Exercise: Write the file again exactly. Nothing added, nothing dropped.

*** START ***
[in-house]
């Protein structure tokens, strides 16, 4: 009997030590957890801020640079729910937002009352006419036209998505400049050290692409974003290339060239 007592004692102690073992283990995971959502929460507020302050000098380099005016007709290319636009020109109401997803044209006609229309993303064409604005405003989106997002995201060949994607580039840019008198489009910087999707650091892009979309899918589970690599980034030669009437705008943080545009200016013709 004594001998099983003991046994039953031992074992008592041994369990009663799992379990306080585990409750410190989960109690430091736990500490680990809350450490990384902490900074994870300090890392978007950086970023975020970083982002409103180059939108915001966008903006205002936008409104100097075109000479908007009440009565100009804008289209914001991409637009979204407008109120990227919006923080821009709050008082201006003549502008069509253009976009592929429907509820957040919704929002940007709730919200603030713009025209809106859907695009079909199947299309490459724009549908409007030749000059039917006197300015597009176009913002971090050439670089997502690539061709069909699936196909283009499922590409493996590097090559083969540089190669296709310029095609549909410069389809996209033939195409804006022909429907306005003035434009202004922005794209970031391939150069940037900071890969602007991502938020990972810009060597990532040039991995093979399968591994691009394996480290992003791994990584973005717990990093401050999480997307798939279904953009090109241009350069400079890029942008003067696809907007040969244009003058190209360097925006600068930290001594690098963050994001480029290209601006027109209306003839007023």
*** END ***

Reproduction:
[in-house]
């Protein structure tokens, strides 16, 4: 009997030590957890801020640079729910937002009352006419036209998505400049050290692409974003290339060239 007592004692102690073992283990995971959502929460507020302050000098380099005016007709290319636009020109109401997803044209006609229309993303064409604005405003989106997002995201060949994607580039840019008198489009910087999707650091892009979309899918589970690599980034030669009437705008943080545009200016013709 004594001998099983003991046994039953031992074992008592041994369990009663799992379990306080585990409750410190989960109690430091736990500490680990809350450490990384902490900074994870300090890392978007950086970023975020970083982002409103180059939108915001966008903006205002936008409104100097075109000479908007009440009565100009804008289209914001991409637009979204407008109120990227919006923080821009709050008082201006003549502008069509253009976009592929429907509820957040919704929002940007709730919200603030713009025209809106859907695009079909199947299309490459724009549908409007030749000059039917006197300015597009176009913002971090050439670089997502690539061709069909699936196909283009499922590409493996590097090559083969540089190669296709310029095609549909410069389809996209033939195409804006022909429907306005003035434009202004922005794209970031391939150069940037900071890969602007991502938020990972810009060597990532040039991995093979399968591994691009394996480290992003791994990584973005717990990093401050999480997307798939279904953009090109241009350069400079890029942008003067696809907007040969244009003058190209360097925006600068930290001594690098963050994001480029290209601006027109209306003839007023």